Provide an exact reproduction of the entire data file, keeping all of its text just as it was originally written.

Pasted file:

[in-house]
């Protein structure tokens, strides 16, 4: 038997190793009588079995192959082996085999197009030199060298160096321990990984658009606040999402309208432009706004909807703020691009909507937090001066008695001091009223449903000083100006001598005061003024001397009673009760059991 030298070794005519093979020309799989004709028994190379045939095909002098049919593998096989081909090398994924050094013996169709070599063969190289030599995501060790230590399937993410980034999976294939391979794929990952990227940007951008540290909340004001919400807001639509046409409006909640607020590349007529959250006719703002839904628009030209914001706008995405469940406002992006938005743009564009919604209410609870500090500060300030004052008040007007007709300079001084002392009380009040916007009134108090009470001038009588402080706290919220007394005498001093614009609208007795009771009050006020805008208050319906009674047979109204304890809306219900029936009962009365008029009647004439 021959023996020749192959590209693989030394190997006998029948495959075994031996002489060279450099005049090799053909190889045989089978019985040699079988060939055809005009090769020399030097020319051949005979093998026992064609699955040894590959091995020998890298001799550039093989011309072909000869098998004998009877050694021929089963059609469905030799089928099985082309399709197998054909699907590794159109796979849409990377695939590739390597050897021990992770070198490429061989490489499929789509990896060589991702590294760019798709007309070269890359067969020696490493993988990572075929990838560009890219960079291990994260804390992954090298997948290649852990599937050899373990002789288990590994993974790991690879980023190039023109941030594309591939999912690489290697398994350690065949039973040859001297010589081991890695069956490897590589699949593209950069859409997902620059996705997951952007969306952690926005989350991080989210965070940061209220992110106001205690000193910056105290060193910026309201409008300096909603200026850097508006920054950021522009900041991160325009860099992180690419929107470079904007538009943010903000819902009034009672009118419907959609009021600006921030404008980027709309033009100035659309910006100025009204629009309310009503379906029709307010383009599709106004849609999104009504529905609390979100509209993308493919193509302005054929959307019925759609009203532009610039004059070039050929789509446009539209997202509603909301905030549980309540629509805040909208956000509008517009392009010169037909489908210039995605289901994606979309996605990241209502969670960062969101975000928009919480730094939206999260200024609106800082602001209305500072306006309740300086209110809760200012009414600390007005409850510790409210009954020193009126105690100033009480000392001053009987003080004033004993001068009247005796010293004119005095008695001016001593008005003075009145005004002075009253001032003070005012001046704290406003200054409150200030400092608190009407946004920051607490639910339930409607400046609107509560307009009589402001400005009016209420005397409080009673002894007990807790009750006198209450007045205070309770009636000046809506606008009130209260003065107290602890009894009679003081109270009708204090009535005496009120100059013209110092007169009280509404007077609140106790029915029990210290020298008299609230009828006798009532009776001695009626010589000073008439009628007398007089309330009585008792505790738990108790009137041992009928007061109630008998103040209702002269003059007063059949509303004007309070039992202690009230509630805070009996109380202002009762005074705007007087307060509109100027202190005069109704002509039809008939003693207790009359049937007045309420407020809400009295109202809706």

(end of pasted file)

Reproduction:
[in-house]
């Protein structure tokens, strides 16, 4: 038997190793009588079995192959082996085999197009030199060298160096321990990984658009606040999402309208432009706004909807703020691009909507937090001066008695001091009223449903000083100006001598005061003024001397009673009760059991 030298070794005519093979020309799989004709028994190379045939095909002098049919593998096989081909090398994924050094013996169709070599063969190289030599995501060790230590399937993410980034999976294939391979794929990952990227940007951008540290909340004001919400807001639509046409409006909640607020590349007529959250006719703002839904628009030209914001706008995405469940406002992006938005743009564009919604209410609870500090500060300030004052008040007007007709300079001084002392009380009040916007009134108090009470001038009588402080706290919220007394005498001093614009609208007795009771009050006020805008208050319906009674047979109204304890809306219900029936009962009365008029009647004439 021959023996020749192959590209693989030394190997006998029948495959075994031996002489060279450099005049090799053909190889045989089978019985040699079988060939055809005009090769020399030097020319051949005979093998026992064609699955040894590959091995020998890298001799550039093989011309072909000869098998004998009877050694021929089963059609469905030799089928099985082309399709197998054909699907590794159109796979849409990377695939590739390597050897021990992770070198490429061989490489499929789509990896060589991702590294760019798709007309070269890359067969020696490493993988990572075929990838560009890219960079291990994260804390992954090298997948290649852990599937050899373990002789288990590994993974790991690879980023190039023109941030594309591939999912690489290697398994350690065949039973040859001297010589081991890695069956490897590589699949593209950069859409997902620059996705997951952007969306952690926005989350991080989210965070940061209220992110106001205690000193910056105290060193910026309201409008300096909603200026850097508006920054950021522009900041991160325009860099992180690419929107470079904007538009943010903000819902009034009672009118419907959609009021600006921030404008980027709309033009100035659309910006100025009204629009309310009503379906029709307010383009599709106004849609999104009504529905609390979100509209993308493919193509302005054929959307019925759609009203532009610039004059070039050929789509446009539209997202509603909301905030549980309540629509805040909208956000509008517009392009010169037909489908210039995605289901994606979309996605990241209502969670960062969101975000928009919480730094939206999260200024609106800082602001209305500072306006309740300086209110809760200012009414600390007005409850510790409210009954020193009126105690100033009480000392001053009987003080004033004993001068009247005796010293004119005095008695001016001593008005003075009145005004002075009253001032003070005012001046704290406003200054409150200030400092608190009407946004920051607490639910339930409607400046609107509560307009009589402001400005009016209420005397409080009673002894007990807790009750006198209450007045205070309770009636000046809506606008009130209260003065107290602890009894009679003081109270009708204090009535005496009120100059013209110092007169009280509404007077609140106790029915029990210290020298008299609230009828006798009532009776001695009626010589000073008439009628007398007089309330009585008792505790738990108790009137041992009928007061109630008998103040209702002269003059007063059949509303004007309070039992202690009230509630805070009996109380202002009762005074705007007087307060509109100027202190005069109704002509039809008939003693207790009359049937007045309420407020809400009295109202809706």